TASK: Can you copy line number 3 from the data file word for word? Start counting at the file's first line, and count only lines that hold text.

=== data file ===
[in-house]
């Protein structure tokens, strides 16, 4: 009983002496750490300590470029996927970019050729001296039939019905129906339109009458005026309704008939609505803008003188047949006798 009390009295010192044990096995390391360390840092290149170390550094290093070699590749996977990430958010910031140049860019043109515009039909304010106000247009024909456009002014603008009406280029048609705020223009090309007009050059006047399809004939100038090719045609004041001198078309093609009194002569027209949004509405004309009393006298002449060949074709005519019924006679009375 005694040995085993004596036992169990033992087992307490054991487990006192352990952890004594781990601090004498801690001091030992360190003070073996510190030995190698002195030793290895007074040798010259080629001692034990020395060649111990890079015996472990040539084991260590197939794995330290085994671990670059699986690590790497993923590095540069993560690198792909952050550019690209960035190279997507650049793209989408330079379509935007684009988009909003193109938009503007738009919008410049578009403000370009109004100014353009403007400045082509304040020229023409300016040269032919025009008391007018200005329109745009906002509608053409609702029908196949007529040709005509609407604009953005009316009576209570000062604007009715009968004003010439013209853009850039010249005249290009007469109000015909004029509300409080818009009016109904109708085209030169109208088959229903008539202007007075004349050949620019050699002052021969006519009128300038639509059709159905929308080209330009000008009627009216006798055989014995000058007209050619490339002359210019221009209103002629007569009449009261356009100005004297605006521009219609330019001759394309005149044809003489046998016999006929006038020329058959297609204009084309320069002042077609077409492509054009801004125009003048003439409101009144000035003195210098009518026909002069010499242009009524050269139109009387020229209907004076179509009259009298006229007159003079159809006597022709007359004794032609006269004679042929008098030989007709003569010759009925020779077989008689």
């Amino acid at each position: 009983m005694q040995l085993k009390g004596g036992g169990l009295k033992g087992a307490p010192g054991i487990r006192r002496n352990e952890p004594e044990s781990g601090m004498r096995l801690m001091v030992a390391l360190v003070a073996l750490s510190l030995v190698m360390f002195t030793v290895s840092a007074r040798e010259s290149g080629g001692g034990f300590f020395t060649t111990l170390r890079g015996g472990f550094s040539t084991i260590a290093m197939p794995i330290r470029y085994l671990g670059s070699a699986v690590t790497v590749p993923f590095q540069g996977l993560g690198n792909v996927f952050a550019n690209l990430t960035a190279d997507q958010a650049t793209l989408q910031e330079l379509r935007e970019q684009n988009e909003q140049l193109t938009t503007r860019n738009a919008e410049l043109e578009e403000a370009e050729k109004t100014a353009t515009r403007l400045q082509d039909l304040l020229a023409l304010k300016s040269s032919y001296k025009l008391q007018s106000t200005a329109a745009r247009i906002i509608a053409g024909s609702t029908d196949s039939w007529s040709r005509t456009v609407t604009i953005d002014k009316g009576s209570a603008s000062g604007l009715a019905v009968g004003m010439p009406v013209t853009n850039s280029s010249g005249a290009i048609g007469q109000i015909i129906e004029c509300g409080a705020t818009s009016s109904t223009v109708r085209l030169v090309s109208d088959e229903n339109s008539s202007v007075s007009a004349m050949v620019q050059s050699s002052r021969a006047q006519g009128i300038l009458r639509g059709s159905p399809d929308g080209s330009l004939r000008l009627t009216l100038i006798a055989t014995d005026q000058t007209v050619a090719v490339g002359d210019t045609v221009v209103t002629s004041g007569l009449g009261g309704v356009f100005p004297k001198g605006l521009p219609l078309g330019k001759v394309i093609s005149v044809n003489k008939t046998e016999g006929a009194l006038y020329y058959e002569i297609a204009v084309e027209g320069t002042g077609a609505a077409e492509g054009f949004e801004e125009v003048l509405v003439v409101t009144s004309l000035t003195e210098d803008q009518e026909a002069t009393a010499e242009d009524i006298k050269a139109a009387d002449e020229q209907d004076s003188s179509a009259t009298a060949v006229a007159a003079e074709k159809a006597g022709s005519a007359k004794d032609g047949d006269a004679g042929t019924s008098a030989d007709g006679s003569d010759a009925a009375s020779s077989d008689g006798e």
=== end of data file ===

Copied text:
């Amino acid at each position: 009983m005694q040995l085993k009390g004596g036992g169990l009295k033992g087992a307490p010192g054991i487990r006192r002496n352990e952890p004594e044990s781990g601090m004498r096995l801690m001091v030992a390391l360190v003070a073996l750490s510190l030995v190698m360390f002195t030793v290895s840092a007074r040798e010259s290149g080629g001692g034990f300590f020395t060649t111990l170390r890079g015996g472990f550094s040539t084991i260590a290093m197939p794995i330290r470029y085994l671990g670059s070699a699986v690590t790497v590749p993923f590095q540069g996977l993560g690198n792909v996927f952050a550019n690209l990430t960035a190279d997507q958010a650049t793209l989408q910031e330079l379509r935007e970019q684009n988009e909003q140049l193109t938009t503007r860019n738009a919008e410049l043109e578009e403000a370009e050729k109004t100014a353009t515009r403007l400045q082509d039909l304040l020229a023409l304010k300016s040269s032919y001296k025009l008391q007018s106000t200005a329109a745009r247009i906002i509608a053409g024909s609702t029908d196949s039939w007529s040709r005509t456009v609407t604009i953005d002014k009316g009576s209570a603008s000062g604007l009715a019905v009968g004003m010439p009406v013209t853009n850039s280029s010249g005249a290009i048609g007469q109000i015909i129906e004029c509300g409080a705020t818009s009016s109904t223009v109708r085209l030169v090309s109208d088959e229903n339109s008539s202007v007075s007009a004349m050949v620019q050059s050699s002052r021969a006047q006519g009128i300038l009458r639509g059709s159905p399809d929308g080209s330009l004939r000008l009627t009216l100038i006798a055989t014995d005026q000058t007209v050619a090719v490339g002359d210019t045609v221009v209103t002629s004041g007569l009449g009261g309704v356009f100005p004297k001198g605006l521009p219609l078309g330019k001759v394309i093609s005149v044809n003489k008939t046998e016999g006929a009194l006038y020329y058959e002569i297609a204009v084309e027209g320069t002042g077609a609505a077409e492509g054009f949004e801004e125009v003048l509405v003439v409101t009144s004309l000035t003195e210098d803008q009518e026909a002069t009393a010499e242009d009524i006298k050269a139109a009387d002449e020229q209907d004076s003188s179509a009259t009298a060949v006229a007159a003079e074709k159809a006597g022709s005519a007359k004794d032609g047949d006269a004679g042929t019924s008098a030989d007709g006679s003569d010759a009925a009375s020779s077989d008689g006798e």